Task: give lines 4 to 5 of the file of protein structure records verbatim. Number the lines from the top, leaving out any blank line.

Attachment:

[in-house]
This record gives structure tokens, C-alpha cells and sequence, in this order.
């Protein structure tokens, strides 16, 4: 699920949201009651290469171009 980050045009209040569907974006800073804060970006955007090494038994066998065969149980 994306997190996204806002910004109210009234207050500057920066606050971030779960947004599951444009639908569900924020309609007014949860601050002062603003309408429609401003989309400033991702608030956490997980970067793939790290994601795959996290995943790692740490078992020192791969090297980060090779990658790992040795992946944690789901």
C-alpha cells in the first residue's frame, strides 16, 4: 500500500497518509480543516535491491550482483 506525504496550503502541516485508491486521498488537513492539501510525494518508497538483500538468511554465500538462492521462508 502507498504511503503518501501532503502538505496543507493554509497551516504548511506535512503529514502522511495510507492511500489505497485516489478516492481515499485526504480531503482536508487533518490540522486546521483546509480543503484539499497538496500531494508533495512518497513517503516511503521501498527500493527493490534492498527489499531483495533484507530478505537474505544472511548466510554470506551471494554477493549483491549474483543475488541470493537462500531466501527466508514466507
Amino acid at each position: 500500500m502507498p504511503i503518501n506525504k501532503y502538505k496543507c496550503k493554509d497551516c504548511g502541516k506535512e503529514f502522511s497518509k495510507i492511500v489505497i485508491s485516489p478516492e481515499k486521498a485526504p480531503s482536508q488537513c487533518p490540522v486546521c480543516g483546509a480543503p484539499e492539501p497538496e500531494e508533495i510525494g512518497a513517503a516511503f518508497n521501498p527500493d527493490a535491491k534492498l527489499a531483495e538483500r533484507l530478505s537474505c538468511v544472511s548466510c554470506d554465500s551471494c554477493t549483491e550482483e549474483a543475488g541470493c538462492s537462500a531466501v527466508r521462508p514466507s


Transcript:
C-alpha cells in the first residue's frame, strides 16, 4: 500500500497518509480543516535491491550482483 506525504496550503502541516485508491486521498488537513492539501510525494518508497538483500538468511554465500538462492521462508 502507498504511503503518501501532503502538505496543507493554509497551516504548511506535512503529514502522511495510507492511500489505497485516489478516492481515499485526504480531503482536508487533518490540522486546521483546509480543503484539499497538496500531494508533495512518497513517503516511503521501498527500493527493490534492498527489499531483495533484507530478505537474505544472511548466510554470506551471494554477493549483491549474483543475488541470493537462500531466501527466508514466507
Amino acid at each position: 500500500m502507498p504511503i503518501n506525504k501532503y502538505k496543507c496550503k493554509d497551516c504548511g502541516k506535512e503529514f502522511s497518509k495510507i492511500v489505497i485508491s485516489p478516492e481515499k486521498a485526504p480531503s482536508q488537513c487533518p490540522v486546521c480543516g483546509a480543503p484539499e492539501p497538496e500531494e508533495i510525494g512518497a513517503a516511503f518508497n521501498p527500493d527493490a535491491k534492498l527489499a531483495e538483500r533484507l530478505s537474505c538468511v544472511s548466510c554470506d554465500s551471494c554477493t549483491e550482483e549474483a543475488g541470493c538462492s537462500a531466501v527466508r521462508p514466507s